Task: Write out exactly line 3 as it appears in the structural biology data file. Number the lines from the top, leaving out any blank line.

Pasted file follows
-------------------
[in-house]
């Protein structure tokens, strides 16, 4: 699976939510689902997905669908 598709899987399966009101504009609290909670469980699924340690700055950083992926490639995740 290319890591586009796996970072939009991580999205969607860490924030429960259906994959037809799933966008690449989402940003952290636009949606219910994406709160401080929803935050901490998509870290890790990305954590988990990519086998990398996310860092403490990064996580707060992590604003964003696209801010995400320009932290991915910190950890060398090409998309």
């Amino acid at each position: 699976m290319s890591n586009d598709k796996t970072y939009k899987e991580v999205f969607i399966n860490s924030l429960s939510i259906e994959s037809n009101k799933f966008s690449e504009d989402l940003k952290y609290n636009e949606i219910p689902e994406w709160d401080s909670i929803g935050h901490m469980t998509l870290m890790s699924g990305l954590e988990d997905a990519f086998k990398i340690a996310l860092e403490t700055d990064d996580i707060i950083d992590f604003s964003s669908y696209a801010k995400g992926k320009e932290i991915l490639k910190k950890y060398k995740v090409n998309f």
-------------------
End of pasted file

């Amino acid at each position: 699976m290319s890591n586009d598709k796996t970072y939009k899987e991580v999205f969607i399966n860490s924030l429960s939510i259906e994959s037809n009101k799933f966008s690449e504009d989402l940003k952290y609290n636009e949606i219910p689902e994406w709160d401080s909670i929803g935050h901490m469980t998509l870290m890790s699924g990305l954590e988990d997905a990519f086998k990398i340690a996310l860092e403490t700055d990064d996580i707060i950083d992590f604003s964003s669908y696209a801010k995400g992926k320009e932290i991915l490639k910190k950890y060398k995740v090409n998309f």